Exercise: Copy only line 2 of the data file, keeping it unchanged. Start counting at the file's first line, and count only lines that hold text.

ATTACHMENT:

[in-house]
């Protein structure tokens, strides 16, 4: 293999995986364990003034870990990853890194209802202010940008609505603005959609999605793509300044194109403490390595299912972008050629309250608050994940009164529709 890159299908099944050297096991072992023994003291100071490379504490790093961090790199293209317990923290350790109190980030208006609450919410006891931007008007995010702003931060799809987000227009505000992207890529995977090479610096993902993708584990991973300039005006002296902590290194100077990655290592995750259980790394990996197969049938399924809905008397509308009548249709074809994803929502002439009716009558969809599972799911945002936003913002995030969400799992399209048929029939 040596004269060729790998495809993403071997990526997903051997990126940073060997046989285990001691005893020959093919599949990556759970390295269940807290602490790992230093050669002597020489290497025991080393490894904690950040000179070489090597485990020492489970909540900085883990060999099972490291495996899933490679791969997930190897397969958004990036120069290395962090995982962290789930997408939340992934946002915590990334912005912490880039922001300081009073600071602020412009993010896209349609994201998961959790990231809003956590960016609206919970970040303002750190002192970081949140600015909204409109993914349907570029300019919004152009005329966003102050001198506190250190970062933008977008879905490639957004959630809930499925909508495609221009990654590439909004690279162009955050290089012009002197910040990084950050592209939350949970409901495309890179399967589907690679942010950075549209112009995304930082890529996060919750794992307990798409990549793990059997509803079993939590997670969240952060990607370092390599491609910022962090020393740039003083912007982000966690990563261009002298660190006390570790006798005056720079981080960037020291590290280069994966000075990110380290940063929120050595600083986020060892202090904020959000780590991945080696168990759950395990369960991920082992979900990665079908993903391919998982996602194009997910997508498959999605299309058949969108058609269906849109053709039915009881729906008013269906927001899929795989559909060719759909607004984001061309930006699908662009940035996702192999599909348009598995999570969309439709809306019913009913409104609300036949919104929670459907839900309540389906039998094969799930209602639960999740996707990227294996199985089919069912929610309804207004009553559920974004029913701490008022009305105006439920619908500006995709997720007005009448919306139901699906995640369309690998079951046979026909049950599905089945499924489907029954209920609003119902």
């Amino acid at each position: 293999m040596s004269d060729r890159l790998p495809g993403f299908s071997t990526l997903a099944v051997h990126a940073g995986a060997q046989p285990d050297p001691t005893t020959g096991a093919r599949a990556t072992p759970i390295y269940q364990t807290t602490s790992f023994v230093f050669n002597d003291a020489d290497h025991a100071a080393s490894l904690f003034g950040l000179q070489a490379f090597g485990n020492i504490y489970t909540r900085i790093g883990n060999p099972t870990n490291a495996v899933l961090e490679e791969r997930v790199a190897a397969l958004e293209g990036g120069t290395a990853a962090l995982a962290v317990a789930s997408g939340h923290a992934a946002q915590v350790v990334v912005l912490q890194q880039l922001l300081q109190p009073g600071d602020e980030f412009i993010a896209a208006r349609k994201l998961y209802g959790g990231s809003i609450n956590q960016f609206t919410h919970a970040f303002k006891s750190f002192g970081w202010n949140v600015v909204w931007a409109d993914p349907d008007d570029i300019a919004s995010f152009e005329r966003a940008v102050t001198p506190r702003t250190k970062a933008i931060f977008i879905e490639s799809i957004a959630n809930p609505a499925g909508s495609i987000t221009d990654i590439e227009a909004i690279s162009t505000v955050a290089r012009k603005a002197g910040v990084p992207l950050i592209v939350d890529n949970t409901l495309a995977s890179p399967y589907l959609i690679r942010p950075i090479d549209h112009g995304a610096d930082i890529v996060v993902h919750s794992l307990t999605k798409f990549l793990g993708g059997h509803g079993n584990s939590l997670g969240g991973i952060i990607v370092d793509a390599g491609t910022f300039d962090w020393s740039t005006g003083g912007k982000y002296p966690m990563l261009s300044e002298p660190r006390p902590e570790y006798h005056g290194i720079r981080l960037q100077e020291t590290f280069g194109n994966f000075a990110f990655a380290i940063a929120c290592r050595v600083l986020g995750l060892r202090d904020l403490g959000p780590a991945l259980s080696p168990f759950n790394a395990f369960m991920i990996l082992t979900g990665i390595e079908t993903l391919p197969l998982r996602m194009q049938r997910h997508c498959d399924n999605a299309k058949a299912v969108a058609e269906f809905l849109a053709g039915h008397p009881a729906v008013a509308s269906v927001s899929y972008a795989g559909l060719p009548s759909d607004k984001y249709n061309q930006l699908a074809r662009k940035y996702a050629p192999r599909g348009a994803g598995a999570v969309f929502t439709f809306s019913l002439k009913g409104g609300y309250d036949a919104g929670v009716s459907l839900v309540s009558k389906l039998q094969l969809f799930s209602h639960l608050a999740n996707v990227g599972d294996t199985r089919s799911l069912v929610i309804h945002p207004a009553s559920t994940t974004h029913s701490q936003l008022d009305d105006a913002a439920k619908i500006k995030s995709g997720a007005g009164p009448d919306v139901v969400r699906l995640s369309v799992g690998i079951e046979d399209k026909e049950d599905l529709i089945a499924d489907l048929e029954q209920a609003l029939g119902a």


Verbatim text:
């Protein structure tokens, strides 16, 4: 293999995986364990003034870990990853890194209802202010940008609505603005959609999605793509300044194109403490390595299912972008050629309250608050994940009164529709 890159299908099944050297096991072992023994003291100071490379504490790093961090790199293209317990923290350790109190980030208006609450919410006891931007008007995010702003931060799809987000227009505000992207890529995977090479610096993902993708584990991973300039005006002296902590290194100077990655290592995750259980790394990996197969049938399924809905008397509308009548249709074809994803929502002439009716009558969809599972799911945002936003913002995030969400799992399209048929029939 040596004269060729790998495809993403071997990526997903051997990126940073060997046989285990001691005893020959093919599949990556759970390295269940807290602490790992230093050669002597020489290497025991080393490894904690950040000179070489090597485990020492489970909540900085883990060999099972490291495996899933490679791969997930190897397969958004990036120069290395962090995982962290789930997408939340992934946002915590990334912005912490880039922001300081009073600071602020412009993010896209349609994201998961959790990231809003956590960016609206919970970040303002750190002192970081949140600015909204409109993914349907570029300019919004152009005329966003102050001198506190250190970062933008977008879905490639957004959630809930499925909508495609221009990654590439909004690279162009955050290089012009002197910040990084950050592209939350949970409901495309890179399967589907690679942010950075549209112009995304930082890529996060919750794992307990798409990549793990059997509803079993939590997670969240952060990607370092390599491609910022962090020393740039003083912007982000966690990563261009002298660190006390570790006798005056720079981080960037020291590290280069994966000075990110380290940063929120050595600083986020060892202090904020959000780590991945080696168990759950395990369960991920082992979900990665079908993903391919998982996602194009997910997508498959999605299309058949969108058609269906849109053709039915009881729906008013269906927001899929795989559909060719759909607004984001061309930006699908662009940035996702192999599909348009598995999570969309439709809306019913009913409104609300036949919104929670459907839900309540389906039998094969799930209602639960999740996707990227294996199985089919069912929610309804207004009553559920974004029913701490008022009305105006439920619908500006995709997720007005009448919306139901699906995640369309690998079951046979026909049950599905089945499924489907029954209920609003119902």